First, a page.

For instance: x was made in 1966, x contains methyl dihydrojasmonate, and x is a citrus scent.² I contest that these cannot be doubted, exclusive of user-produced mistakes.
These markers are then taken as grounds for subsequent conceptualisation, and conceptualisation produces meaning – this is a subjective process.
For instance, x is a scent of symmetrical balance, x reminds me of a virile male fresh from a steamy shower, and x is a good scent.³
It is the common view that these objective markers do not contain meaning and rely on subsequent conceptualisation to produce them, therefore following that meaning exists only if it is observed and that it cannot be inherent in an entity – this is hard to stomach, but it is true.⁴
Conceptualisation does produce meaning, I do not doubt that premise. The claim that there is no inherent meaning appears to be hasty, but really it is not.
Historical truths are set (cf. historical perspectives): x was produced in 1966, x was produced by e.
Clarity is given when we take one of these markers and ask “so what?”. As per the first example, the year 1966 contains no inherent meaning until we put our gaze onto it. The zeitgeist of 1966 is totally a matter of interpretation and perspective.
Not to be Reproduced, René Magritte, 1937
And so, where do we go from there? Just as a philosopher, a judge, and a taxi driver will consider ethical right/wrong claims differently, the remedy of different interpretations is (in my view) to be as polygonal as possible; to shape oneself as universal as can be to then provide the most effective perspective possible.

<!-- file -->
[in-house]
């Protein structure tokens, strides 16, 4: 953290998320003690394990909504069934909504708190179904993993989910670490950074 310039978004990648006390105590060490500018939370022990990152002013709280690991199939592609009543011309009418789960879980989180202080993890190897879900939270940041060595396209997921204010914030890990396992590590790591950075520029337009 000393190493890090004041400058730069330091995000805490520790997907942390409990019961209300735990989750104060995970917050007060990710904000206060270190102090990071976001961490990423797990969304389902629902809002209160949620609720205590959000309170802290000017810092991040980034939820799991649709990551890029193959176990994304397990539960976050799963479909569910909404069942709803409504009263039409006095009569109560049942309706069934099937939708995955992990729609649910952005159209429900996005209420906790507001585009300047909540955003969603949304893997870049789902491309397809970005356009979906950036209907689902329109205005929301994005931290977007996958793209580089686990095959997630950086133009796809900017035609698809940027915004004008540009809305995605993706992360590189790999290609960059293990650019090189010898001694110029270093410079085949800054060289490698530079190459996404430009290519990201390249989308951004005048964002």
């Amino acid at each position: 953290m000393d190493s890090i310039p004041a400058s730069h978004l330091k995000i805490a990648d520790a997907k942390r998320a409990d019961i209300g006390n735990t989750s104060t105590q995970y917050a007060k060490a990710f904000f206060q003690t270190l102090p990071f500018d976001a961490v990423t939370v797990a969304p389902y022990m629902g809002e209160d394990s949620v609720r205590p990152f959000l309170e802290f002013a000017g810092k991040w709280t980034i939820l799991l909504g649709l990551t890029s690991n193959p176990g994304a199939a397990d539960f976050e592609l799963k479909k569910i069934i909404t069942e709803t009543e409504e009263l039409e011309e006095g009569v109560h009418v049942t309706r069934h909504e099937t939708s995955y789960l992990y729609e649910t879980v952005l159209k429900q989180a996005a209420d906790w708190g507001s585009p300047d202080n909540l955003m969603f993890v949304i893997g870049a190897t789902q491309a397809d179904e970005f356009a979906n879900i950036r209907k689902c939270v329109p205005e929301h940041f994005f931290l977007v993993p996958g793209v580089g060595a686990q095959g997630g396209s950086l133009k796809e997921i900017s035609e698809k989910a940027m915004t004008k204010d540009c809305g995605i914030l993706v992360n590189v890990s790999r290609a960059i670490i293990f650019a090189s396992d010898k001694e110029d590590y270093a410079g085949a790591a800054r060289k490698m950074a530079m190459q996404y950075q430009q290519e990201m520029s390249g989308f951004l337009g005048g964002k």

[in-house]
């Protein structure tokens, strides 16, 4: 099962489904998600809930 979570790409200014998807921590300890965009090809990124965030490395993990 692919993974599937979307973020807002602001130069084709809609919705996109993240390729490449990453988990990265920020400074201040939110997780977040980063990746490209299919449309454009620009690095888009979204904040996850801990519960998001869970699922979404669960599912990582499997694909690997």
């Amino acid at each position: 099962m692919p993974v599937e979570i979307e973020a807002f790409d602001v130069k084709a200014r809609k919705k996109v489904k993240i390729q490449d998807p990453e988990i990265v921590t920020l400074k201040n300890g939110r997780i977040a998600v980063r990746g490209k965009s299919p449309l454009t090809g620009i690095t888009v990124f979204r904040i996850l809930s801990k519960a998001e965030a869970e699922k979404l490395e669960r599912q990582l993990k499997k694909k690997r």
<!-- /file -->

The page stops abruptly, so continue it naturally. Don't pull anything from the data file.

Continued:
The diversity of interpretation is settled by establishing the appropriate context to be used in reference. Hence, context must be secure. Context (in part; majorly) is constructed from systematic readings and an awareness of a larger corpus of knowledge, thus narrowing interpretative scope in favour of harder, (approaching) more objective assertions.
I must then explicate the context which guides my inferences to be meaningful. As context is constructed, the onus shifts on me to be reflexive in nature and rely on building blocks that are clear, distinct, valid, and as sound as can be.⁵
If I can maintain this view, and utilise this sketching of a reviewer’s ethical framework and method as stated, then my position as a reviewer is more systematic, explicitly informed and rigorous than that of the everyday pedestrian. My position as prime over the pedestrian without being haughty or snooty about it is then achieved, for (any other) reviewer seems to do just that without any formalised justification akin to this. Arguments that assert assumed knowledge: “it goes without saying” is not convincing, nor should it be accepted. Formalised justification qualifies me as a critic: well-seasoned above all else and capable to objectively identify characteristics of a fragrance, or any matter-of-taste for that matter without diminishing the subjective value of the very same pedestrian that I endeavour to inform and educate.
Diogenes Sitting in his Tub, Jean-Léon Gérôme, 1860